Laundry challenges, it seems, come in every size, shape, and intensity. Rather than thinking there is no solution for that stain, shrunken item or another laundry disaster, consider the ways you can recover and renew situations gone bad.
Don’t be too quick to toss out that favorite sweater that just got shrunk in the hot wash or went through the dryer accidentally set to hot. Chances are good you can unshrink it if you move quickly:
In a large container, make a solution with 1 gallon lukewarm water and 2 tablespoons baby shampoo. Soak the shrunken garment in the solution for about 10 minutes until totally saturated. Now, the important part: Don’t rinse! Simply blot out all the excess water with a dry towel and very gently lay it flat on a fresh towel. Reshape slowly and carefully as you stretch it back to its original size. Dry away from direct sunlight or heat.
This technique will work provided the fibers have not become permanently damaged, or “felted.”
You’ve washed and dried that item dozens of times and still the ugly grease or other annoying stain hangs on. Before you toss it out, try one more thing, Lestoil.
It’s been around like forever, but so few people know about it. Lestoil, an all-purpose, heavy-duty oil and grease remover, has been manufactured right here in the USA for decades.
Lestoil can be used full-strength on stains, especially really difficult stains — the kind of stains you just give up on like ink, toner, grease, oil, scuff marks, blood, lipstick, nail polish, paint, grass stains, coffee stains, crayon and marker stains on every surface you can imagine. Even the sticky stuff left behind by stickers and labels. While not only for laundry, Lestoil is a laundry room’s best friend and has removed every old stain I’d given up on as well as every new stain I’ve acquired since the two of us met — especially on clothing.
MELTED-ON CRAYON STAINS
With so many restaurants giving the kids crayons to keep them occupied while waiting for the meal to arrive, it’s handy to know how to remove crayon stains from clothes that have inadvertently made their way through both the washer and dryer.
With so many restaurants giving the kids crayons to keep them occupied while waiting for the meal to arrive, we have had to learn how to remove crayons from clothes that have inadvertently made their way through both the washer and dryer. Melted-on crayon can be removed by first applying WD-40 to the area, working it into the stain with your fingers. Once the WD-40 has begun to break down the petroleum base of the crayon, apply concentrated detergent to remove both the stain and the WD-40. Put back into the washer and launder as usual. It works like a charm.
YELLOW ARMPIT STAINS
Armpit stains on white T-shirts are caused by the reaction between antiperspirant ingredients and the salts in human sweat. Most antiperspirants contain aluminum compounds to reduce wetness. It is the aluminum that causes the buildup and yellowing on fabrics. The stains don’t appear overnight, but without proper washing of shirts after each wearing, the stains will start to show, and the show will be yellow on white shirts.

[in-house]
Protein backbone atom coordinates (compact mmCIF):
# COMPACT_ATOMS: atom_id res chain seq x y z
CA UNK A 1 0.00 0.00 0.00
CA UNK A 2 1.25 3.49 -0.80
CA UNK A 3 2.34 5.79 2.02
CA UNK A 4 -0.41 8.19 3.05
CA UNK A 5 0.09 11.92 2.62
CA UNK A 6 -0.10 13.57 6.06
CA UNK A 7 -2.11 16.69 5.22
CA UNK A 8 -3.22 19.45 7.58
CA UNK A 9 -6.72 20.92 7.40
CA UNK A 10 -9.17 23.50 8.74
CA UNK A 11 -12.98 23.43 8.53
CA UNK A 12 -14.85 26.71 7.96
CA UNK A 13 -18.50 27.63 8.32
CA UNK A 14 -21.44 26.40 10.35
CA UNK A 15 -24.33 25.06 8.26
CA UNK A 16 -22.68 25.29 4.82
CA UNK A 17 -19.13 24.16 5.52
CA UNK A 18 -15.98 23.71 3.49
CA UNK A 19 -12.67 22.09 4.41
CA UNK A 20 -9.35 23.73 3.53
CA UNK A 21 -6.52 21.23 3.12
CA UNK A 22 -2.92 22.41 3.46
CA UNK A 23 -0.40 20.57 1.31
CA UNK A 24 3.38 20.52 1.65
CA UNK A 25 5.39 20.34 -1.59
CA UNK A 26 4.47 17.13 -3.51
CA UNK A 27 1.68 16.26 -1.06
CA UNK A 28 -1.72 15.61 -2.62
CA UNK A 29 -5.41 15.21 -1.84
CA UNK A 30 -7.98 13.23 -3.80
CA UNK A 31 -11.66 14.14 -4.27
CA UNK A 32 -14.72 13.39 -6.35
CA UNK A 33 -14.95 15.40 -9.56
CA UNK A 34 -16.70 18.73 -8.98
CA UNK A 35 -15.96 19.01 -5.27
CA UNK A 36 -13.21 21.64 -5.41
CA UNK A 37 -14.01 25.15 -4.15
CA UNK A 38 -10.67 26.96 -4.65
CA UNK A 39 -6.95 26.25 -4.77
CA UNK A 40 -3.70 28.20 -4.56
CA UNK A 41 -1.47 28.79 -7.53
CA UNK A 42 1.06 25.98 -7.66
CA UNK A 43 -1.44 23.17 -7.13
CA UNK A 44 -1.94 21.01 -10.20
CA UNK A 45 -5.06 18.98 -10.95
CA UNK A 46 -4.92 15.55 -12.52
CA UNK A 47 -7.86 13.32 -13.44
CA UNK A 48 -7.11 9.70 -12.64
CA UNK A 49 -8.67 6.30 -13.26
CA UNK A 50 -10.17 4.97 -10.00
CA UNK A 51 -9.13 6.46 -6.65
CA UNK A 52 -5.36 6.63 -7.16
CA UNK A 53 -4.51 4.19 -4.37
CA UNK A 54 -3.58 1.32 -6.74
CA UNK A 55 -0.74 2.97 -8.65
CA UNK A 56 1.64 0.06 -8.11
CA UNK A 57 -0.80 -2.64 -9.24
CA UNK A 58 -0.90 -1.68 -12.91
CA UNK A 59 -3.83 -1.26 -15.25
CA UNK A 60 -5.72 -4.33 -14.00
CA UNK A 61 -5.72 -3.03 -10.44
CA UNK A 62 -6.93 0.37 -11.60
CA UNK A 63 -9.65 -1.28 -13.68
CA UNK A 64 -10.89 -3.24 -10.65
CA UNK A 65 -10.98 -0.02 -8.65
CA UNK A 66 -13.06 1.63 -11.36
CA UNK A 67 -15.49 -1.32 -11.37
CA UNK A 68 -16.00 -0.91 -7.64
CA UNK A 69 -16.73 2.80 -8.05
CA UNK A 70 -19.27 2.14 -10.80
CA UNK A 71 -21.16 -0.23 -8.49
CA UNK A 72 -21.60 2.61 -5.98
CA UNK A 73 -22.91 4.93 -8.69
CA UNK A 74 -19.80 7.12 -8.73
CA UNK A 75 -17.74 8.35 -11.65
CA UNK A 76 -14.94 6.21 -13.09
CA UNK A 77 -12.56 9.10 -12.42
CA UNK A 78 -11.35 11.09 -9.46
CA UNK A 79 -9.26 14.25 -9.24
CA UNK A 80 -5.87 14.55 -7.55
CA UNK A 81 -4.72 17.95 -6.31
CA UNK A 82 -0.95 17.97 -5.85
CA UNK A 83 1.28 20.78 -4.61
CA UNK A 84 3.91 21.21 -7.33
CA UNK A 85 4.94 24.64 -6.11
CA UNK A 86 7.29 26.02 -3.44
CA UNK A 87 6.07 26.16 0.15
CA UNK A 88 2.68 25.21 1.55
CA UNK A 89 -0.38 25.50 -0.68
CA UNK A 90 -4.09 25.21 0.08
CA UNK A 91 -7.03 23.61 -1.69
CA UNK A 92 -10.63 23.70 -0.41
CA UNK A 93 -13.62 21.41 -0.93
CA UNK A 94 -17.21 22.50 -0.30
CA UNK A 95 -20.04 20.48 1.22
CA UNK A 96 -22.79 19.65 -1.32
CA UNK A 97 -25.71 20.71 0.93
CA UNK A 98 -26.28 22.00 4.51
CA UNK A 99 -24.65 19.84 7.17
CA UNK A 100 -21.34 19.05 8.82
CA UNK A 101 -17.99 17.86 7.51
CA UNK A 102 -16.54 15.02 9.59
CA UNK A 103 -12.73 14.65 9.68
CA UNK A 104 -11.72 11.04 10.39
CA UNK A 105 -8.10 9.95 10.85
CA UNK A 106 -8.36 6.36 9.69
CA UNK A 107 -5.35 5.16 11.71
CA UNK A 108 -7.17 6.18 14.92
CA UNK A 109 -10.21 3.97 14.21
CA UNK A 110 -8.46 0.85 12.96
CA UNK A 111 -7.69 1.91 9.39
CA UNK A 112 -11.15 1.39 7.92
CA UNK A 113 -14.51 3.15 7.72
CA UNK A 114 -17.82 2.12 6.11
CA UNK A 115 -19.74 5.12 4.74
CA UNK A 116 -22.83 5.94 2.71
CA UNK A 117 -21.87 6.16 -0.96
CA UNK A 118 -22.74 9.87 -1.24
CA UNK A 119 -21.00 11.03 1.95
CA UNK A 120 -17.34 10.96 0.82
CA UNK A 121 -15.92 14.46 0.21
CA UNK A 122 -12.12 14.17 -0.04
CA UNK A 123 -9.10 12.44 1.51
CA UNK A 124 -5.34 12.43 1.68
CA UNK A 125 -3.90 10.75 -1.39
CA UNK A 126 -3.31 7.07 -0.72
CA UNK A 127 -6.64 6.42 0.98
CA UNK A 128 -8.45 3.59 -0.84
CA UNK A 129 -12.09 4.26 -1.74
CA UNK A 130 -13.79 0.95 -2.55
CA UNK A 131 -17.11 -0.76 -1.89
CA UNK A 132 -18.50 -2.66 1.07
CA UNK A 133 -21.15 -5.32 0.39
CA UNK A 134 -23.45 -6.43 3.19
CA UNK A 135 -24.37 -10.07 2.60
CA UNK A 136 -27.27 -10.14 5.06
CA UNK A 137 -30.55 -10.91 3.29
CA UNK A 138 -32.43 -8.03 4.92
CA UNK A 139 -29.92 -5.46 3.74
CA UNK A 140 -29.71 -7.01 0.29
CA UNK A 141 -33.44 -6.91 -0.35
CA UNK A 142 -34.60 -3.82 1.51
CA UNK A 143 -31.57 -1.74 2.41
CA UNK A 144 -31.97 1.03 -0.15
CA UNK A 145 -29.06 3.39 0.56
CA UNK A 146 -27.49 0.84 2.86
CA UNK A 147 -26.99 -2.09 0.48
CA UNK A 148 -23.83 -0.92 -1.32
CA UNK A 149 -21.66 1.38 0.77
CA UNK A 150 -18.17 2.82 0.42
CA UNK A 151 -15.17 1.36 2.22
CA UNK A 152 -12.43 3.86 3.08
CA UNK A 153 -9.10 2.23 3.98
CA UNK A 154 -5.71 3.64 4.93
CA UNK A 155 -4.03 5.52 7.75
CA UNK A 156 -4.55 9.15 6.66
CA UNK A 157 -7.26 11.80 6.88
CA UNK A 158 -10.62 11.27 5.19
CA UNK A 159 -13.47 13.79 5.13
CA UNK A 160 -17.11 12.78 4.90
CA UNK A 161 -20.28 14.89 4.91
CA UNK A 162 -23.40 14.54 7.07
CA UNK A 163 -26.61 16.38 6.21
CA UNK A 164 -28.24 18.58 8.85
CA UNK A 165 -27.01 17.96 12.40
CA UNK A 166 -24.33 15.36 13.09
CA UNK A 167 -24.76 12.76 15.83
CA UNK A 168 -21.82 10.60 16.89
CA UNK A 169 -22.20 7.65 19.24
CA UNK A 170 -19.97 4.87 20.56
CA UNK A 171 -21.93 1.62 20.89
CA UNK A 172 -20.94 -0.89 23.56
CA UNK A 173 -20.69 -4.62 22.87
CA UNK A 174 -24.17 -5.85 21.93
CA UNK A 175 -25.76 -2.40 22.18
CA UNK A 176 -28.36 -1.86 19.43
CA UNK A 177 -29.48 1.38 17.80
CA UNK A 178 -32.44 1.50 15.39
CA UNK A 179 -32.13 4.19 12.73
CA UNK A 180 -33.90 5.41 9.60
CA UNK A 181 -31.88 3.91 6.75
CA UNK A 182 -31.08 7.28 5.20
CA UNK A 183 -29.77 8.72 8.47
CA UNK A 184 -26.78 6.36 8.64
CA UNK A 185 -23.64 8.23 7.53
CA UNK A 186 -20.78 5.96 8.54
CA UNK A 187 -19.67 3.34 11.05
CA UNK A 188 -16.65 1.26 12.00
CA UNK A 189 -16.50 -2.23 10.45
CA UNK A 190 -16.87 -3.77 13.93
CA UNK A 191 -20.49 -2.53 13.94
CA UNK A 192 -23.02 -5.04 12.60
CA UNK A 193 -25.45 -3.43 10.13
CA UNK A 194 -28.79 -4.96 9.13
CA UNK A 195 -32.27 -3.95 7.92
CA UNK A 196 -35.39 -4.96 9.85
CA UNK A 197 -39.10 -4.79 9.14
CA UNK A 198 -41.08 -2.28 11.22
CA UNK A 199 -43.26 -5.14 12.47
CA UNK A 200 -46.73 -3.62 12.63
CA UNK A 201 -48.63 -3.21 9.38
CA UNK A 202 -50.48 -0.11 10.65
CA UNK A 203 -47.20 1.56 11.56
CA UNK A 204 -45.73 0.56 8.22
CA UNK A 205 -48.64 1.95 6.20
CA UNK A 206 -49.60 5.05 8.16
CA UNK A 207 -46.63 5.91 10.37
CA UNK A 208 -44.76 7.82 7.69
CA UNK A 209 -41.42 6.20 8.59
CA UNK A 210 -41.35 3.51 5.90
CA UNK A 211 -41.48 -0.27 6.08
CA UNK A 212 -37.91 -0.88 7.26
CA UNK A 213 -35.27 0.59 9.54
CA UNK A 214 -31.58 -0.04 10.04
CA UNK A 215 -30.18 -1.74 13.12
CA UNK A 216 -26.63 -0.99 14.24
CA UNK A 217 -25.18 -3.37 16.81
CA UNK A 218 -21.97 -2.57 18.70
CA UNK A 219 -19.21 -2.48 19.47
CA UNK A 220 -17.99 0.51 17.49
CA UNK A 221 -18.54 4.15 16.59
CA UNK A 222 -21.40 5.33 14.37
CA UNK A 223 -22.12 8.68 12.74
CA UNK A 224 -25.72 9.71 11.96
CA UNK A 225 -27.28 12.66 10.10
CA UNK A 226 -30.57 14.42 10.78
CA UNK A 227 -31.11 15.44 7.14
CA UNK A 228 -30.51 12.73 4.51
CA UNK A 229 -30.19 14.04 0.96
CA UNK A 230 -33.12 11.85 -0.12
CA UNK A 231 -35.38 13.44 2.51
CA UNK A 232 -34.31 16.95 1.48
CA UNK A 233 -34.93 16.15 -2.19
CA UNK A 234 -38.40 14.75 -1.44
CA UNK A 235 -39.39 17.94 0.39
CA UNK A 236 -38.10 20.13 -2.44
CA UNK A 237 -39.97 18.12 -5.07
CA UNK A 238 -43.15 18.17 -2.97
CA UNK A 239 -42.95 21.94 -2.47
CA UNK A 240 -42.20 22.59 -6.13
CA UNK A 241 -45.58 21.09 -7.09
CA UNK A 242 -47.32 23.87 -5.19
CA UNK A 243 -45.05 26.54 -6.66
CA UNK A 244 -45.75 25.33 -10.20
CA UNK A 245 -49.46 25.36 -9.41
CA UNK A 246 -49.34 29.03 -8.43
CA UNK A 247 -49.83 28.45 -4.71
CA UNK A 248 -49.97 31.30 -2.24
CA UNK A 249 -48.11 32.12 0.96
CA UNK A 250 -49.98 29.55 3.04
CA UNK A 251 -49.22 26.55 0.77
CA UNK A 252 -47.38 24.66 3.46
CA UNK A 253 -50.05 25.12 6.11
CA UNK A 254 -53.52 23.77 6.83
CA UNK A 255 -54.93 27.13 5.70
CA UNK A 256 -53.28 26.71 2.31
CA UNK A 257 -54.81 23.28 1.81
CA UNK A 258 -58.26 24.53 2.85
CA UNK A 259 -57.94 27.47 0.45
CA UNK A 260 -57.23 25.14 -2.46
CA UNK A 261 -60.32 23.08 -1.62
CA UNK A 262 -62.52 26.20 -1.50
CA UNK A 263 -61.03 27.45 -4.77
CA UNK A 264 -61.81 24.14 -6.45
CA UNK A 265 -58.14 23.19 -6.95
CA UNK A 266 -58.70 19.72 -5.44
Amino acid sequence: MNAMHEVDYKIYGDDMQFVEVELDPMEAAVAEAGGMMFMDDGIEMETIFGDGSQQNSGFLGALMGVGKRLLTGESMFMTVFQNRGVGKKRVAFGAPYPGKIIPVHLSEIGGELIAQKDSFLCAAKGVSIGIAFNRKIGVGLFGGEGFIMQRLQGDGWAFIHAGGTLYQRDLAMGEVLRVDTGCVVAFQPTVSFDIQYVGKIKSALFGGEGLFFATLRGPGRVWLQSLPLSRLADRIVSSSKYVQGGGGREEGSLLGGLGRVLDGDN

In a small jar or bowl, make a mixture of 1 part Dawn and 2 parts hydrogen peroxide. Then sprinkle baking soda over the stain, and with an old toothbrush or bristle brush, scrub the areas well. Allow to sit for at least an hour, then launder as usual.
If your bath linens have become dingy gray, stiff, scratchy and super smelly, chances are very good it’s the result of the buildup of detergents and fabric softeners that have not been rinsed out properly. That together with damp, moist conditions can produce a breeding ground for bacteria. No wonder you’ve got a big, gross, smelly laundry problem.
You are going to use white vinegar and baking soda to fix this skanky problem once and for all. But not together. This will be a two-step process.
Vinegar contains acetic acid that breaks down mineral deposits and dissolves the buildup of detergent and fabric softeners. Baking soda is alkaline and breaks down dirt and grease, and neutralizes odors. Used together, they counteract each other. For this process, we want them to do their work independently. This will strip the residue, leaving them fresh and able to absorb more water again.
WASH NO. 1
Load towels into the washer loosely. Set it for a long wash cycle and fill with the hottest water you can manage. Turn the water heater up to 140 F for this event. Or boil water on the stovetop, then carefully transport it to the washer. The point is that the water must be very hot to kill the bacteria. Add 2 cups of white vinegar to the load. Allow it to run the entire cycle, then leave the towels in the washer.
WASH NO. 2
Fill the machine once more with the hottest water possible. This time, add 1 cup baking soda. Run the entire cycle.
Whether you hang the towels outdoors or put them in the dryer, make sure they are completely and thoroughly dry. Now smell them. If they do not smell fabulously clean, repeat Wash No. 1 and Wash No. 2 as necessary until the smell is completely gone. The investment you’ve made in these towels makes them worth the effort.